On mass mobilization perspective, the youth movement are playing an important role to be the opposition on political dynamics in Indonesia this present. It is makes sense because public on majority did not have political party to bring their own agenda. In this situation, it also means that there is a vacuum of leadership for the masses, resulting in a void of injection of understanding towards the analysis of objective conditions. Learn from the history of Indonesian movement, mobilizations by students often added to the critical mass or helped prepare a conductive political atmosphere (Lane, 2010). There is unpleasant situation for democratic struggle if the civil society consistently hanging the fate of democratic space to the students without clear perspective of democracy. Because the opposition of bourgeois class can take the advantages of spontaneous movement for their own political agenda. 

The Upcoming Oppositions?

Almost in line with Kusuma (2021), he stated in his essay entitled “Overcoming Post-Democratic Phenomenon in Indonesia After Pandemic COVID-19” that democracy reinforcement can be done by strengthening the opposition party. The problem is that there are no opposition parties in the current parliament who are seriously fighting for democracy. Political party opposition represented by the Democratic Party (Demokrat) and Justice and Prosperity Party (PKS) has no serious political pressure towards the majority ruling class that already consolidated in the first year of Jokowi’s second period. In fact, PKS often shows the symptoms of resistance to democracy. For instance, taking from Jones (2014), PKS is the strongest stronghold for HTI’s agenda to influence the Muslim society. 

On the other hand, Democratic Party only uses democratic space to move freely, many times just for a rhetorical polarisation tactic for jacking up their electability (Lane, 2021) (Wicaksono, 2021). Maneuvers among electoral political parties without an ideological base have become the mainstream strategies to gain voters on formal electoral in Indonesia since Reformasi (Edward Aspinall & Ward Berenschot, 2019). For instance, Prabowo with his party, Gerindra, is competing Jokowi in the presidential election 2014 and 2019. Before both elections, Prabowo was a running mate of Megawati (PDI) in the presidential election 2009. But, six months after the last elections, Prabowo join the Jokowi’s administration. In line with (Mudhoffir, 2021), the absence of long-term political strategy giving the consequences to the sporadic and reactionary concept of mass movement. It makes sense that the ruling class’s sporadic approach to oppress the political opposition on a democratic wing is the best choice.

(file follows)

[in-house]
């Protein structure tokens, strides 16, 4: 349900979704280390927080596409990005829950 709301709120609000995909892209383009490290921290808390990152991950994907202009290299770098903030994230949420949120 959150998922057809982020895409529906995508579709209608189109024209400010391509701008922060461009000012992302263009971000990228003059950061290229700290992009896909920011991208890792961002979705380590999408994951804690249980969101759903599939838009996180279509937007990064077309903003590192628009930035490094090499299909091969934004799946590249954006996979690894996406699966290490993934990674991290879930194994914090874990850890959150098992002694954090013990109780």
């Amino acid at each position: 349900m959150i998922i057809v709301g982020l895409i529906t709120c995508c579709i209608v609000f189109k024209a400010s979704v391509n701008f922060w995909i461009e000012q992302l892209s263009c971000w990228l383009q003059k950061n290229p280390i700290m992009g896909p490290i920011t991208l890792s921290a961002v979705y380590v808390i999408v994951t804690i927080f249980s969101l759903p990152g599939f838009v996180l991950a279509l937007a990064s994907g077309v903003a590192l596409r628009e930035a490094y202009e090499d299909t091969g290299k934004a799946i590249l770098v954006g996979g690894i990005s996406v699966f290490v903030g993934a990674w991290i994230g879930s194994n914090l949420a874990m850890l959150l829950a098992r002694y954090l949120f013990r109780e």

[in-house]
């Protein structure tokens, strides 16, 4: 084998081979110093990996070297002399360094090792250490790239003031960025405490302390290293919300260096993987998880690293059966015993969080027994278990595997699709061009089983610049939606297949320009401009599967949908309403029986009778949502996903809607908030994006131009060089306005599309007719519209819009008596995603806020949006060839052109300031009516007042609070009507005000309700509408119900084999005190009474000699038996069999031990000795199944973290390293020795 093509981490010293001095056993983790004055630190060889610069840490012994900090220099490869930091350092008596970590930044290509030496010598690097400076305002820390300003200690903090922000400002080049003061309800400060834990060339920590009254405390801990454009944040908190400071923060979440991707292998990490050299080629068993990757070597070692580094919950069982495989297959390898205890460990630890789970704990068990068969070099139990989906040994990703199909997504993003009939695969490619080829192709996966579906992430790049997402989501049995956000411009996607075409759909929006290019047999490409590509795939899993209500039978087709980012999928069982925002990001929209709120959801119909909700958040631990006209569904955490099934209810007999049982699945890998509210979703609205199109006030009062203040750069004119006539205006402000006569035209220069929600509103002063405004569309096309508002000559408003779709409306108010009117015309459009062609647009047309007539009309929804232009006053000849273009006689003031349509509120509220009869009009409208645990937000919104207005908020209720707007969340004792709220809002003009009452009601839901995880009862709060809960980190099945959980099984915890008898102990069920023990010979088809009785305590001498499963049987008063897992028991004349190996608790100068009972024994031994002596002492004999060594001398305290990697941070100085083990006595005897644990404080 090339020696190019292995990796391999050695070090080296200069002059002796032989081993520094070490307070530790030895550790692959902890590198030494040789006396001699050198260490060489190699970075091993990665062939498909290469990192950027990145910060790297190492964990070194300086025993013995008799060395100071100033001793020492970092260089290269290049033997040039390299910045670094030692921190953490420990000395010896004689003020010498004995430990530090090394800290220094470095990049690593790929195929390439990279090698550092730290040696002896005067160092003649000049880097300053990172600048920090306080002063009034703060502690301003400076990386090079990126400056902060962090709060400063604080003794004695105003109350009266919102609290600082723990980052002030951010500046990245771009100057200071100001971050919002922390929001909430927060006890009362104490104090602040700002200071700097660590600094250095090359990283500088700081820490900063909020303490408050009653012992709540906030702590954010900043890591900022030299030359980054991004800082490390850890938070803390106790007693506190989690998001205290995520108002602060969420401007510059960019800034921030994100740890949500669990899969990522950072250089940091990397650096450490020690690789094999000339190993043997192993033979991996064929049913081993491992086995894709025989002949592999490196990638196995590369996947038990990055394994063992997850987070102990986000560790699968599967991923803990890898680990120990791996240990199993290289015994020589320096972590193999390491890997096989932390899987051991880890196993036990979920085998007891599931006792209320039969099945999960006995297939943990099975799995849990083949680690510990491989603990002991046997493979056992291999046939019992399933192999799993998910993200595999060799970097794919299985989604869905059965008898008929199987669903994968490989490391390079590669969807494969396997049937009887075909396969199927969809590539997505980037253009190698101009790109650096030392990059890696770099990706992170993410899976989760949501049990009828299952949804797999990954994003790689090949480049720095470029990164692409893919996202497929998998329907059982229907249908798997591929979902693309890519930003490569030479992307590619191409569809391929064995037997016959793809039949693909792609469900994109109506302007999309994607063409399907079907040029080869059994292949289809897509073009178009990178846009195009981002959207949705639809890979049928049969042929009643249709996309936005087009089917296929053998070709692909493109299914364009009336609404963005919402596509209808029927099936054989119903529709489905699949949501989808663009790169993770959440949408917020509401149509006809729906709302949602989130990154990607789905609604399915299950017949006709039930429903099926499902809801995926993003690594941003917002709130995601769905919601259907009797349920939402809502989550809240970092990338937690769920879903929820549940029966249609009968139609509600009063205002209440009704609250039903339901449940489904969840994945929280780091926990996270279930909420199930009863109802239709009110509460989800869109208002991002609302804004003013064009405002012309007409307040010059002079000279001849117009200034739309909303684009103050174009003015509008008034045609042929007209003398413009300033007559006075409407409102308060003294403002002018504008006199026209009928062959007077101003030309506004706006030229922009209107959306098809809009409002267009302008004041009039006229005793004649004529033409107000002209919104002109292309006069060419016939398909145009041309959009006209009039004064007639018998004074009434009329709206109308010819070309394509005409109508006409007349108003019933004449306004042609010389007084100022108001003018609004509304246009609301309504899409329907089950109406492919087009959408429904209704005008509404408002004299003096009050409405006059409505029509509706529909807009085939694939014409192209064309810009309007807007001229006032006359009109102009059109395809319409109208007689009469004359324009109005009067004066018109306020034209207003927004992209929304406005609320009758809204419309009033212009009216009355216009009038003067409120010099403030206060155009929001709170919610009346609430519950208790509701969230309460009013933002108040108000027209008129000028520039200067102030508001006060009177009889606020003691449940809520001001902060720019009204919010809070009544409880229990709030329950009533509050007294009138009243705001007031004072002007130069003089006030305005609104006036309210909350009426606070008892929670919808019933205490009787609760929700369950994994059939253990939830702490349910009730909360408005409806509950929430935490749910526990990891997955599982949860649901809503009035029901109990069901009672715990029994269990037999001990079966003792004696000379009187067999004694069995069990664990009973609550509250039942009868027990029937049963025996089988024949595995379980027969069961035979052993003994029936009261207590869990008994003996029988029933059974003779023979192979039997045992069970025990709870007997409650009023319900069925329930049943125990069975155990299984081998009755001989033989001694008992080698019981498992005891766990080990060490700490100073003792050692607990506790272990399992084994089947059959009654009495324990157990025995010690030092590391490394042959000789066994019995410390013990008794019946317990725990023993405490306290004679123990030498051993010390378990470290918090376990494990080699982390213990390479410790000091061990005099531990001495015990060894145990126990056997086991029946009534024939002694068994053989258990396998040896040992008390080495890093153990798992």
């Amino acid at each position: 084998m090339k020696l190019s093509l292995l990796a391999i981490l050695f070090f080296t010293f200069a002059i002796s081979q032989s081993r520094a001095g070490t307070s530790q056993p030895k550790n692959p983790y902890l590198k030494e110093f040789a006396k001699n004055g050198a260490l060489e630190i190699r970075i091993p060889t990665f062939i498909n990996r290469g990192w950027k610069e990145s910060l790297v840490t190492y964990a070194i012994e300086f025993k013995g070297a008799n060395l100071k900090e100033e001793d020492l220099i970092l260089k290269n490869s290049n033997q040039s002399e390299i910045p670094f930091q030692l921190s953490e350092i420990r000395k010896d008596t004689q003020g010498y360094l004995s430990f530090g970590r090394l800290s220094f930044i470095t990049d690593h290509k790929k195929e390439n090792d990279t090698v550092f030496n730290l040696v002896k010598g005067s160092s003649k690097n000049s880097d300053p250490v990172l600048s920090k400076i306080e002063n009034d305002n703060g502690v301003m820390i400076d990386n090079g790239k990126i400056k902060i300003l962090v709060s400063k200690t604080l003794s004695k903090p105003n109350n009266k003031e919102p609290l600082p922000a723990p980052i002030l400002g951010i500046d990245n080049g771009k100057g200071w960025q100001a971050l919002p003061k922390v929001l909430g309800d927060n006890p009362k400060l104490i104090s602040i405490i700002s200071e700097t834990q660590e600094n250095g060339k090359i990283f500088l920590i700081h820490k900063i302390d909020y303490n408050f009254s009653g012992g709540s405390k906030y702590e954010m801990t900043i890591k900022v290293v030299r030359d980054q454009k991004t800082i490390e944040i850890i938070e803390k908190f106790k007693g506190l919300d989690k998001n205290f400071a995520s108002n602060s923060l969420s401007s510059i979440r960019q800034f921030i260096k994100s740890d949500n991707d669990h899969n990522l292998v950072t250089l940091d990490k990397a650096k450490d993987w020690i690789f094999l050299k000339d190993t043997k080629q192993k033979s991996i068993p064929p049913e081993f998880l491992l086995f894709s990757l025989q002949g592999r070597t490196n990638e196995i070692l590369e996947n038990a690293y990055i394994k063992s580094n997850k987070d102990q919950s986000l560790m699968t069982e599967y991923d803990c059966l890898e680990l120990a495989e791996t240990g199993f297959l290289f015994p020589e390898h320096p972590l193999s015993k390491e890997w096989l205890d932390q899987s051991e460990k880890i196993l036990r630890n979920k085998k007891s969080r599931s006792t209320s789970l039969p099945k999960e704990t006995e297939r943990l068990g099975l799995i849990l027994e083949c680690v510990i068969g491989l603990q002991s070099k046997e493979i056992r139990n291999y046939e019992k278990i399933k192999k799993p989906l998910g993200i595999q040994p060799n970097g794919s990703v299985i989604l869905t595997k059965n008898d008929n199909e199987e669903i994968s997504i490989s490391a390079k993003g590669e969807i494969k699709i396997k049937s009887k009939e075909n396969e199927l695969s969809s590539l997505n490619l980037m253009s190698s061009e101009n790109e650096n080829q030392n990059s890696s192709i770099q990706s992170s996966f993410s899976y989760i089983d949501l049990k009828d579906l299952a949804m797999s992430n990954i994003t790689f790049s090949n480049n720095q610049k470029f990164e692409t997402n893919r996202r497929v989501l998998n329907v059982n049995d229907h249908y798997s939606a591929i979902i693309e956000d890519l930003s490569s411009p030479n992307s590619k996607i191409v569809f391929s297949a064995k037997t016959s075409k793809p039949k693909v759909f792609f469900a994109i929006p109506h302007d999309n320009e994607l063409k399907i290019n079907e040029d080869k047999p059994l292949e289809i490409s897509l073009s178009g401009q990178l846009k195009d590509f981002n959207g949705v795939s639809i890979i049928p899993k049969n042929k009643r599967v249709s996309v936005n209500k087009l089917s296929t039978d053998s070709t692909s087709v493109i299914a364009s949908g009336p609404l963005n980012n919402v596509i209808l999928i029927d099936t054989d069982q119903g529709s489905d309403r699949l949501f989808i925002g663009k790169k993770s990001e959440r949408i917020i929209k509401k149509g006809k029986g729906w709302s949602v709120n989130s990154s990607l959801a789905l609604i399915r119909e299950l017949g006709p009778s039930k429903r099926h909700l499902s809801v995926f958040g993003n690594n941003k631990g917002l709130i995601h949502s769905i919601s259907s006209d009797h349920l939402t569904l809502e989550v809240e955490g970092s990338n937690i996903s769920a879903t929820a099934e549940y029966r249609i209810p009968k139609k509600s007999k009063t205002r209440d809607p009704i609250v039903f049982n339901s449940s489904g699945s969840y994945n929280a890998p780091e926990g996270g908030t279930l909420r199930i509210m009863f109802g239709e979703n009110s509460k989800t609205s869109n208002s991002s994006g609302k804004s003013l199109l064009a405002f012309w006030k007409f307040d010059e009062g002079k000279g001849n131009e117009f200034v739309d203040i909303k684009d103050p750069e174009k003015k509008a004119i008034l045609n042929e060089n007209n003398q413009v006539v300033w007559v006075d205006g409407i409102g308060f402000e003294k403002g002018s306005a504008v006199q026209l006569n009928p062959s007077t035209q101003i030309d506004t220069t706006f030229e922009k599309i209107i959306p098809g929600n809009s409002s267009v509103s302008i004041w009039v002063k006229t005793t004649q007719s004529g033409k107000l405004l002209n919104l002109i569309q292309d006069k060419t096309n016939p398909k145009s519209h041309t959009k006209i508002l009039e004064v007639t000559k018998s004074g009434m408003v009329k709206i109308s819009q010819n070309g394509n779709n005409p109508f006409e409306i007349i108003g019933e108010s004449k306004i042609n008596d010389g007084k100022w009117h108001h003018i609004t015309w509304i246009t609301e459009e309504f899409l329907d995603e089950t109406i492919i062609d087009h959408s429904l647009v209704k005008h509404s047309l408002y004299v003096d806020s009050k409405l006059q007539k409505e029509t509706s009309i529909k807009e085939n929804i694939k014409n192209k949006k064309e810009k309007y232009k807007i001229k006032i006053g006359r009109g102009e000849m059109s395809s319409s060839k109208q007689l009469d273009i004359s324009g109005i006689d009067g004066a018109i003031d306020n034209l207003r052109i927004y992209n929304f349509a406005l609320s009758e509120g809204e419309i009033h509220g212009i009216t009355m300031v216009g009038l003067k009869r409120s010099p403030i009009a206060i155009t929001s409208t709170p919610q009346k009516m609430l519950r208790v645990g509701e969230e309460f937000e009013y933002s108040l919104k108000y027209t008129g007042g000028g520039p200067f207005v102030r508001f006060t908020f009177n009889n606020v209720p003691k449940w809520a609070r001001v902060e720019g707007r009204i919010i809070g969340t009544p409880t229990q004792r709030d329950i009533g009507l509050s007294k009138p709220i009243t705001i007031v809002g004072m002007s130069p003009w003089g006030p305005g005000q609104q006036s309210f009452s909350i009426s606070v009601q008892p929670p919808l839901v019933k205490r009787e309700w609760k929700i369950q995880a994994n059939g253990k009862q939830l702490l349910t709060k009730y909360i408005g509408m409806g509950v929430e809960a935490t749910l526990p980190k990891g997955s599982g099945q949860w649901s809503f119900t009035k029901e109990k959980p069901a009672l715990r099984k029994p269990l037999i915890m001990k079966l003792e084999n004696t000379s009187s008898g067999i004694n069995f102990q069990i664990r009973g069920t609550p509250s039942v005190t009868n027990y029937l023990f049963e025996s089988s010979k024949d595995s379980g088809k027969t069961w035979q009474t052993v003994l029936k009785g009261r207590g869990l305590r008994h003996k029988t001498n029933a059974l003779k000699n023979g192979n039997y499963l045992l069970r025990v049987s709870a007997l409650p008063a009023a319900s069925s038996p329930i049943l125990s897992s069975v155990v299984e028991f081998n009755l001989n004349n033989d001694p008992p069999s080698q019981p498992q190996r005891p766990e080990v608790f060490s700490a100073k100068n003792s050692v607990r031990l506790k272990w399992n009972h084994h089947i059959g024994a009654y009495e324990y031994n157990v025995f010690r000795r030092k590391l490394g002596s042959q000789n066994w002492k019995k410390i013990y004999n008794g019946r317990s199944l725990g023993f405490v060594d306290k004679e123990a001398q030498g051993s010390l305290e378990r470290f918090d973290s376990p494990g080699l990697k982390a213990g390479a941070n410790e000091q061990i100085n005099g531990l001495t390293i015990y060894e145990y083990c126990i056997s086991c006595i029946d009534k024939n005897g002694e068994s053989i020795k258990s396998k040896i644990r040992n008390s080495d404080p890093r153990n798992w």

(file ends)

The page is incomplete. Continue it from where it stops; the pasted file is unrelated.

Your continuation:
However, at least two permanent non-electoral organisations that constantly explain the objective conditions and pour it consistently on their newspapers—Association of Socialist Revolutionary (PSR) and Socialist Union (PS). Both organisations have an alternative perspective and vision about what kind of Indonesia’s democracy is in the future by elaborating their perspective periodically through their mass media—newspapers and online media. Besides both organisations, there is another new political party to face the next election called PRIMA, a small party led by elements who stand still for electoral strategy from the original Peoples’ Democratic Party (PRD) of the 1990s (Lane, 2021). Stands for five missions—social welfare, democracy, gender equality, and appreciating the environment, this party is already working to gain the voters for election since 2020. Nevertheless, their influence is still barely significant among the popular mass of the democratic wing. Predictably, the ruling class will continue to regress democracy if the democratic wing consistently uses the same strategy to fight for democracy.


Democratic spaces show its regression since the end of Jokowi’s first term of his presidency. The regression of democratic spaces can be seen clearly in the ruling class’s approaches to deal with mass action from civil society. The existence of the ruling class strangles the forces of scrutiny and resistance in civil society in the present, can be shown in a three-ways method of repression—systematic, semi-systematic, and non-systematic. Systematic repression to the democratic activity done by the ruling class to respond to the Papuan movement. Semi-systematic repression was done by the ruling class to respond to the activity Islamic right-wing fundamentalism. Non-systematic oppression was done by the ruling class to deal with democratic wing from civil society outside the Papuan issue.

On the other hand, the political opposition is taking advantage of democratic spaces for the result of the Reformasi showing its positive trend, but still cannot save the democratic space at the grassroots. It can happen because of two things. Firstly, political parties’ opposition that exist in parliament has no serious response toward democratic regressions at the grass roots level. Secondly, political parties that have an alternative perspective on democracy, still barely have a significant influence towards the majority society. Predictably, the ruling class will continue to regress democracy if the democratic wing consistently uses the same strategy to fight for democracy.


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Rizaldi Ageng Wicaksono is a Law student at Universitas Islam Indonesia. He can be found on Instagram with the username @rizaldiaw